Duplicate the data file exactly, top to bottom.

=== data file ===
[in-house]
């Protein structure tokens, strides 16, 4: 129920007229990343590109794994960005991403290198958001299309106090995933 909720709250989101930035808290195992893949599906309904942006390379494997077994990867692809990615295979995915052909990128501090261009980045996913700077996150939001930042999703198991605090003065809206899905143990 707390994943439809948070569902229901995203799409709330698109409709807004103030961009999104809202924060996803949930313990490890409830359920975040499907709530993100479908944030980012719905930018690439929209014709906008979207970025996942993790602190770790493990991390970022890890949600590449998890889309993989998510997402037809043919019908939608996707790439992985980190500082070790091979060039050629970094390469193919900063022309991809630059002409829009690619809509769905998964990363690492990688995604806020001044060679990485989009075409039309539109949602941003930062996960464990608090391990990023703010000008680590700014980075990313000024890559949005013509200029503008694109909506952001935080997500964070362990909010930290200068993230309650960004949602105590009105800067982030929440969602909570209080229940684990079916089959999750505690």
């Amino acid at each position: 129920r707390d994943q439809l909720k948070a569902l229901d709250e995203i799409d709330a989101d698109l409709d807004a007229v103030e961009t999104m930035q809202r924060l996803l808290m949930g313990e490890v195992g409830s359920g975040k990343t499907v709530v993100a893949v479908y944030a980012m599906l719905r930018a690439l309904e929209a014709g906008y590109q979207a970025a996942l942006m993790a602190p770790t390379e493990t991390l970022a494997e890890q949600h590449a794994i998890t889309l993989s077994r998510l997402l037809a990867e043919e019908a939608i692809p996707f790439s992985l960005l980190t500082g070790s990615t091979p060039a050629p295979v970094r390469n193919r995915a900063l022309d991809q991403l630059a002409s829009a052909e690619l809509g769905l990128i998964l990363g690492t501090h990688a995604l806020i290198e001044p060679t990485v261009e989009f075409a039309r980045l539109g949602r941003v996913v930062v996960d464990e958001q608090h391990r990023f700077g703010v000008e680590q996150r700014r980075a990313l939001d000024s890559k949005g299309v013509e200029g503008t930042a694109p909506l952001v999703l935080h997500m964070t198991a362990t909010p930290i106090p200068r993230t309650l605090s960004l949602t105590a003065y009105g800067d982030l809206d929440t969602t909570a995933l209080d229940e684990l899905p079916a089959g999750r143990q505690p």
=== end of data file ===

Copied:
[in-house]
């Protein structure tokens, strides 16, 4: 129920007229990343590109794994960005991403290198958001299309106090995933 909720709250989101930035808290195992893949599906309904942006390379494997077994990867692809990615295979995915052909990128501090261009980045996913700077996150939001930042999703198991605090003065809206899905143990 707390994943439809948070569902229901995203799409709330698109409709807004103030961009999104809202924060996803949930313990490890409830359920975040499907709530993100479908944030980012719905930018690439929209014709906008979207970025996942993790602190770790493990991390970022890890949600590449998890889309993989998510997402037809043919019908939608996707790439992985980190500082070790091979060039050629970094390469193919900063022309991809630059002409829009690619809509769905998964990363690492990688995604806020001044060679990485989009075409039309539109949602941003930062996960464990608090391990990023703010000008680590700014980075990313000024890559949005013509200029503008694109909506952001935080997500964070362990909010930290200068993230309650960004949602105590009105800067982030929440969602909570209080229940684990079916089959999750505690």
């Amino acid at each position: 129920r707390d994943q439809l909720k948070a569902l229901d709250e995203i799409d709330a989101d698109l409709d807004a007229v103030e961009t999104m930035q809202r924060l996803l808290m949930g313990e490890v195992g409830s359920g975040k990343t499907v709530v993100a893949v479908y944030a980012m599906l719905r930018a690439l309904e929209a014709g906008y590109q979207a970025a996942l942006m993790a602190p770790t390379e493990t991390l970022a494997e890890q949600h590449a794994i998890t889309l993989s077994r998510l997402l037809a990867e043919e019908a939608i692809p996707f790439s992985l960005l980190t500082g070790s990615t091979p060039a050629p295979v970094r390469n193919r995915a900063l022309d991809q991403l630059a002409s829009a052909e690619l809509g769905l990128i998964l990363g690492t501090h990688a995604l806020i290198e001044p060679t990485v261009e989009f075409a039309r980045l539109g949602r941003v996913v930062v996960d464990e958001q608090h391990r990023f700077g703010v000008e680590q996150r700014r980075a990313l939001d000024s890559k949005g299309v013509e200029g503008t930042a694109p909506l952001v999703l935080h997500m964070t198991a362990t909010p930290i106090p200068r993230t309650l605090s960004l949602t105590a003065y009105g800067d982030l809206d929440t969602t909570a995933l209080d229940e684990l899905p079916a089959g999750r143990q505690p």